Sleep-Duration
A study [18] appearing in the journal PLoS Medicine suggests that short sleep duration is associated with high levels of ghrelin and obesity; ghrelin appears to be a factor contributing to the short sleep duration and obesity. Scientists have uncovered an inverse relationship between the hours of sleep and blood plasma concentrations of ghrelin; as the hours of sleep increase, ghrelin concentrations were considerably lower, thereby potentially reducing appetite and avoiding potential obesity.

Role in Disease

Ghrelin levels in the plasma of obese individuals are lower than those in leaner individuals[19] except in the case of Prader-Willi syndrome-induced obesity. Those suffering from the eating disorder anorexia nervosa have high plasma levels of ghrelin compared to both the constitutionally thin and normal-weight controls.[20] These findings suggest that ghrelin plays a role in both anorexia and obesity.

Yildiz and colleagues found that the level of ghrelin increases during the time of day from midnight to dawn in thinner people, suggesting a flaw in the circadian system of obese individuals.[21] Professor Cappuccio of the University of Warwick has recently discovered that short sleep duration may also lead to obesity, through an increase of appetite via hormonal changes. Lack of sleep produces ghrelin, which stimulates appetite and creates less leptin, which, among its many other effects, suppresses appetite.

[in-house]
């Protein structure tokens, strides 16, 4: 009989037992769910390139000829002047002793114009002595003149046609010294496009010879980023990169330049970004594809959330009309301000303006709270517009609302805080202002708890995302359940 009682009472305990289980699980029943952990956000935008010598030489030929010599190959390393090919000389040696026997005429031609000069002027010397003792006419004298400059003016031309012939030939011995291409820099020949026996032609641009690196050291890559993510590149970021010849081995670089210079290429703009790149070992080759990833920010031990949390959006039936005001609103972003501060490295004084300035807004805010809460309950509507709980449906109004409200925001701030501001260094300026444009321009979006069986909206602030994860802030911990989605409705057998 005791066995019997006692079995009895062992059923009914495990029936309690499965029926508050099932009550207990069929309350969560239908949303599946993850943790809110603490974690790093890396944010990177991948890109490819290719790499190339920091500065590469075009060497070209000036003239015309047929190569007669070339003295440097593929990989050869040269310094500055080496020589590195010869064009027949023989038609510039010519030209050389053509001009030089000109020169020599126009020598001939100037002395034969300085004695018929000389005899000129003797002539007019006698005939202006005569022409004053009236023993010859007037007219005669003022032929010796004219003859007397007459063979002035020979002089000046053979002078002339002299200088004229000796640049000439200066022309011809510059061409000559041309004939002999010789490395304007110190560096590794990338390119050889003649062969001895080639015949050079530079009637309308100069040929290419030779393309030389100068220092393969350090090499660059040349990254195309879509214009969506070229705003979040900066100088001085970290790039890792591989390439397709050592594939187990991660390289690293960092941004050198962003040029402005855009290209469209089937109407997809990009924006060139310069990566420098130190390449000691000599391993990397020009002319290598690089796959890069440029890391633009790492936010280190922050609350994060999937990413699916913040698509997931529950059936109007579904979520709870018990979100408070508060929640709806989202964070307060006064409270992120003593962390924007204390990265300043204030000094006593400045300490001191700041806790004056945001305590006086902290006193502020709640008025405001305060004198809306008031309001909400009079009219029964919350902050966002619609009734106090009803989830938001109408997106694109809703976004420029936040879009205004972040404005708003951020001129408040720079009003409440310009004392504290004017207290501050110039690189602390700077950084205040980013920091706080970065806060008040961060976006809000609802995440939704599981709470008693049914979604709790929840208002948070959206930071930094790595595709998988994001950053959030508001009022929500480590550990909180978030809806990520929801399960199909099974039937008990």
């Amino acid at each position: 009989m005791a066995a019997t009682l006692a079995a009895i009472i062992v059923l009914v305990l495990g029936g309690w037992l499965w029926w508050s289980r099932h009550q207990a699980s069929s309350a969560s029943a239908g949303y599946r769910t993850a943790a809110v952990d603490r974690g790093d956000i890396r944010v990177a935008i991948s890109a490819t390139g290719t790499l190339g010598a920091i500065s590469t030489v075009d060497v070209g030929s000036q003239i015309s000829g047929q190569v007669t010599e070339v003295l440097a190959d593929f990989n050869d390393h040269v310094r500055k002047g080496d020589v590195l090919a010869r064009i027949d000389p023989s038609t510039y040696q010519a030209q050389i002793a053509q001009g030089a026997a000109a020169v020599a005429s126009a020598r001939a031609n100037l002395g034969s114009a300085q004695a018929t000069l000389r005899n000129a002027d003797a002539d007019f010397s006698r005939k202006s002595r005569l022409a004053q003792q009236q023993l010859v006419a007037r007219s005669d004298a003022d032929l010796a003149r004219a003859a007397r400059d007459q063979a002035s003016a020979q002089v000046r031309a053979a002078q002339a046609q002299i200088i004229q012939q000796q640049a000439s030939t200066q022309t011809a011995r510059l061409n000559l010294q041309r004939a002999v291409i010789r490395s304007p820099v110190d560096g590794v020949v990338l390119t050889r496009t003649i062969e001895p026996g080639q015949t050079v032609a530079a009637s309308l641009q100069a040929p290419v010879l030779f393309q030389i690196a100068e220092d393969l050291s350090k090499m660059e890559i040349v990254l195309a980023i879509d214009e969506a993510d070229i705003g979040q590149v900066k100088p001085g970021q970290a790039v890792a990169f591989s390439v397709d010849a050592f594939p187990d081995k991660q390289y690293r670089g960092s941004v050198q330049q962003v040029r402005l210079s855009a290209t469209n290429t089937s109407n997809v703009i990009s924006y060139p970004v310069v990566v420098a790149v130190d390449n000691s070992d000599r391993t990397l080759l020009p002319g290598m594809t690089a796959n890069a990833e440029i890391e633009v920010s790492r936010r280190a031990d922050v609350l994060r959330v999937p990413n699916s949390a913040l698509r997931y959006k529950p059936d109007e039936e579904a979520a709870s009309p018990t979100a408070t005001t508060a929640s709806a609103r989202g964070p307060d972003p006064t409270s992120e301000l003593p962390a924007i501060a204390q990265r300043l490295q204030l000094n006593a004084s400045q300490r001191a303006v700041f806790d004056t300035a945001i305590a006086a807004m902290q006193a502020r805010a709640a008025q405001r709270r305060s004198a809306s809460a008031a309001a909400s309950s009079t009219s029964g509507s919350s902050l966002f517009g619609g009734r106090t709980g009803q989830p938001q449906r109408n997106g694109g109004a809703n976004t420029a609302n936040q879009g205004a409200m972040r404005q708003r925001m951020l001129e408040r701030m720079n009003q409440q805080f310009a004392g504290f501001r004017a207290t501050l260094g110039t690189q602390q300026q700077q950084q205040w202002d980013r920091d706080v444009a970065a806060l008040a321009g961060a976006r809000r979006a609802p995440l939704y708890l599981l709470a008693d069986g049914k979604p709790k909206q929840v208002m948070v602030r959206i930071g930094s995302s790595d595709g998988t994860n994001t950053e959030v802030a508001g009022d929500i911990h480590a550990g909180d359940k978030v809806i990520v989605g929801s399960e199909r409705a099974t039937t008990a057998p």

Ghrelin levels are also high in patients that have cancer-induced cachexia.[22]

Prader-Willi syndrome is also characterized by high fasting levels of ghrelin; here the ghrelin levels are associated with high food intake.[23]

At least one study found that gastric bypass surgery not only reduces the gut's capacity for food but also dramatically lowers ghrelin levels compared to both lean controls and those that lost weight through dieting alone.[24]

Ghrelin through its receptor increases the concentration of dopamine in the substantia nigra, a region of the brain where dopamine cell degeneration leads to Parkinson's disease. Hence ghrelin may find application in slowing down the onset of Parkinson's disease.[25]